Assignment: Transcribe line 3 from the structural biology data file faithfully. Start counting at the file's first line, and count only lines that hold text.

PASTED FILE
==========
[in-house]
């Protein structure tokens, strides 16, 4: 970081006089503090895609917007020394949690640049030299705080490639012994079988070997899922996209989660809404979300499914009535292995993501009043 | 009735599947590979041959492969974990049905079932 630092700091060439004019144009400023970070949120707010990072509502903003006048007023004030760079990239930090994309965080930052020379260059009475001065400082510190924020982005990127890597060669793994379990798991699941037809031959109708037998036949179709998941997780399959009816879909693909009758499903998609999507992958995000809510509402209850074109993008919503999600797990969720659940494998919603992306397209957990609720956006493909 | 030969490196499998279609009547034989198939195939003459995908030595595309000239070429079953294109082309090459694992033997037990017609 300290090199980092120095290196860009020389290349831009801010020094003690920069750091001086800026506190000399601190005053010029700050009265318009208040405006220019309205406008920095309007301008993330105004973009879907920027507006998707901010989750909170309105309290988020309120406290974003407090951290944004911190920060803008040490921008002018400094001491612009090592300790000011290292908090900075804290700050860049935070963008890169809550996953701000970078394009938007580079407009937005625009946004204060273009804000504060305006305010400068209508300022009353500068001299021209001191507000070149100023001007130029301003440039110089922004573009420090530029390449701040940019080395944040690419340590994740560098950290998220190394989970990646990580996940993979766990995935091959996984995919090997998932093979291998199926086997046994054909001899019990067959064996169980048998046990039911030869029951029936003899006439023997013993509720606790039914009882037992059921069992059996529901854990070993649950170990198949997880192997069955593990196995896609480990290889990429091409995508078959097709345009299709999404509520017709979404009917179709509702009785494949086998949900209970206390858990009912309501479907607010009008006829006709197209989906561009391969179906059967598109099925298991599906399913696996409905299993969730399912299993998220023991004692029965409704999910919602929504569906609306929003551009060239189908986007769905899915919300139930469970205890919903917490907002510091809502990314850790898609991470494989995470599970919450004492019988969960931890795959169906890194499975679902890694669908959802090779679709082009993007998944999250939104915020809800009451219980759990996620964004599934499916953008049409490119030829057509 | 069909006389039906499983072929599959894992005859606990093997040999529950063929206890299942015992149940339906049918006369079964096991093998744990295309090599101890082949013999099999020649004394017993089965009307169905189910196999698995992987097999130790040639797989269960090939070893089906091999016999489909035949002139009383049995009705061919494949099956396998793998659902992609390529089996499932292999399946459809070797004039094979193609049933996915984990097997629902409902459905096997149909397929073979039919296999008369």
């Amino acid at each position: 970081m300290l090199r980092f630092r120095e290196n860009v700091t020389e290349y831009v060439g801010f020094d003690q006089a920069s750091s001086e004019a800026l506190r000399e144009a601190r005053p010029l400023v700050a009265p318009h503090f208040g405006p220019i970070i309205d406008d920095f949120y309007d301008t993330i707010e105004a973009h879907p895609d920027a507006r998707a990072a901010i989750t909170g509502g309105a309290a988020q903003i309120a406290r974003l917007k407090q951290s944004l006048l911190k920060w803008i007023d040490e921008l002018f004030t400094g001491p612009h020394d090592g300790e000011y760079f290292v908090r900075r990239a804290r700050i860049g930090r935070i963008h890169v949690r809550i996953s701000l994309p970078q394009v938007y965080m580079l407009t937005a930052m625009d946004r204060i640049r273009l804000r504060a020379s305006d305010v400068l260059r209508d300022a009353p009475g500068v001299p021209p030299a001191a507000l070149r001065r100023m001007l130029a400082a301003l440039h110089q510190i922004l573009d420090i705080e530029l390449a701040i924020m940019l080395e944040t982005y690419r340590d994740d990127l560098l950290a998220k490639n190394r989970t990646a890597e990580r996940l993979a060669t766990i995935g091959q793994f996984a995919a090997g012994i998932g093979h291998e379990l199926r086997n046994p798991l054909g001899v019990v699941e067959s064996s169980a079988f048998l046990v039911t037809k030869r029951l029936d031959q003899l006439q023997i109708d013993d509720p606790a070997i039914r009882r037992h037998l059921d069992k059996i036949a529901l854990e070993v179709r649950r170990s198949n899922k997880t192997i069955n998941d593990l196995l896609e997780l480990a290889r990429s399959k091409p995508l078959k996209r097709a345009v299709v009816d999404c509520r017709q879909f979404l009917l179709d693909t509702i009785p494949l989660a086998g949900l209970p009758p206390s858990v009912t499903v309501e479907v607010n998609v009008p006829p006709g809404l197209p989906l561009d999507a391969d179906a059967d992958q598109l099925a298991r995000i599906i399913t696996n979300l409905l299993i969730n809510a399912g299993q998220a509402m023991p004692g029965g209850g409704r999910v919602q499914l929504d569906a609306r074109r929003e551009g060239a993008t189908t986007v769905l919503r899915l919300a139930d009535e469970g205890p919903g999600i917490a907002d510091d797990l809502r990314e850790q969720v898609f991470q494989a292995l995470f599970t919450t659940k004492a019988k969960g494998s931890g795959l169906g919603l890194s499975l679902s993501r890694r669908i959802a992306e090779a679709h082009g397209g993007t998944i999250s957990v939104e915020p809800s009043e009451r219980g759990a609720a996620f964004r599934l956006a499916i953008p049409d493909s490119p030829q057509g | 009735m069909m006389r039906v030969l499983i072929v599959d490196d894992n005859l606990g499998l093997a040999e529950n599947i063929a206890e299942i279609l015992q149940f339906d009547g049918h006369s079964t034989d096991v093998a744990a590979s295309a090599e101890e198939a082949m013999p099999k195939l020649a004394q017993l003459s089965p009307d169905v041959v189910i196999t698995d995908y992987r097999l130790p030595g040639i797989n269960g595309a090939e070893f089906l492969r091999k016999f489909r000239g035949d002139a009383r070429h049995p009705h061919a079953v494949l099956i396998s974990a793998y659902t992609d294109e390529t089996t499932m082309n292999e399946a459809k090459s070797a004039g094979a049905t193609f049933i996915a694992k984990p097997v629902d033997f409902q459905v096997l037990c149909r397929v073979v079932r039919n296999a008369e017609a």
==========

């Amino acid at each position: 970081m300290l090199r980092f630092r120095e290196n860009v700091t020389e290349y831009v060439g801010f020094d003690q006089a920069s750091s001086e004019a800026l506190r000399e144009a601190r005053p010029l400023v700050a009265p318009h503090f208040g405006p220019i970070i309205d406008d920095f949120y309007d301008t993330i707010e105004a973009h879907p895609d920027a507006r998707a990072a901010i989750t909170g509502g309105a309290a988020q903003i309120a406290r974003l917007k407090q951290s944004l006048l911190k920060w803008i007023d040490e921008l002018f004030t400094g001491p612009h020394d090592g300790e000011y760079f290292v908090r900075r990239a804290r700050i860049g930090r935070i963008h890169v949690r809550i996953s701000l994309p970078q394009v938007y965080m580079l407009t937005a930052m625009d946004r204060i640049r273009l804000r504060a020379s305006d305010v400068l260059r209508d300022a009353p009475g500068v001299p021209p030299a001191a507000l070149r001065r100023m001007l130029a400082a301003l440039h110089q510190i922004l573009d420090i705080e530029l390449a701040i924020m940019l080395e944040t982005y690419r340590d994740d990127l560098l950290a998220k490639n190394r989970t990646a890597e990580r996940l993979a060669t766990i995935g091959q793994f996984a995919a090997g012994i998932g093979h291998e379990l199926r086997n046994p798991l054909g001899v019990v699941e067959s064996s169980a079988f048998l046990v039911t037809k030869r029951l029936d031959q003899l006439q023997i109708d013993d509720p606790a070997i039914r009882r037992h037998l059921d069992k059996i036949a529901l854990e070993v179709r649950r170990s198949n899922k997880t192997i069955n998941d593990l196995l896609e997780l480990a290889r990429s399959k091409p995508l078959k996209r097709a345009v299709v009816d999404c509520r017709q879909f979404l009917l179709d693909t509702i009785p494949l989660a086998g949900l209970p009758p206390s858990v009912t499903v309501e479907v607010n998609v009008p006829p006709g809404l197209p989906l561009d999507a391969d179906a059967d992958q598109l099925a298991r995000i599906i399913t696996n979300l409905l299993i969730n809510a399912g299993q998220a509402m023991p004692g029965g209850g409704r999910v919602q499914l929504d569906a609306r074109r929003e551009g060239a993008t189908t986007v769905l919503r899915l919300a139930d009535e469970g205890p919903g999600i917490a907002d510091d797990l809502r990314e850790q969720v898609f991470q494989a292995l995470f599970t919450t659940k004492a019988k969960g494998s931890g795959l169906g919603l890194s499975l679902s993501r890694r669908i959802a992306e090779a679709h082009g397209g993007t998944i999250s957990v939104e915020p809800s009043e009451r219980g759990a609720a996620f964004r599934l956006a499916i953008p049409d493909s490119p030829q057509g | 009735m069909m006389r039906v030969l499983i072929v599959d490196d894992n005859l606990g499998l093997a040999e529950n599947i063929a206890e299942i279609l015992q149940f339906d009547g049918h006369s079964t034989d096991v093998a744990a590979s295309a090599e101890e198939a082949m013999p099999k195939l020649a004394q017993l003459s089965p009307d169905v041959v189910i196999t698995d995908y992987r097999l130790p030595g040639i797989n269960g595309a090939e070893f089906l492969r091999k016999f489909r000239g035949d002139a009383r070429h049995p009705h061919a079953v494949l099956i396998s974990a793998y659902t992609d294109e390529t089996t499932m082309n292999e399946a459809k090459s070797a004039g094979a049905t193609f049933i996915a694992k984990p097997v629902d033997f409902q459905v096997l037990c149909r397929v073979v079932r039919n296999a008369e017609a």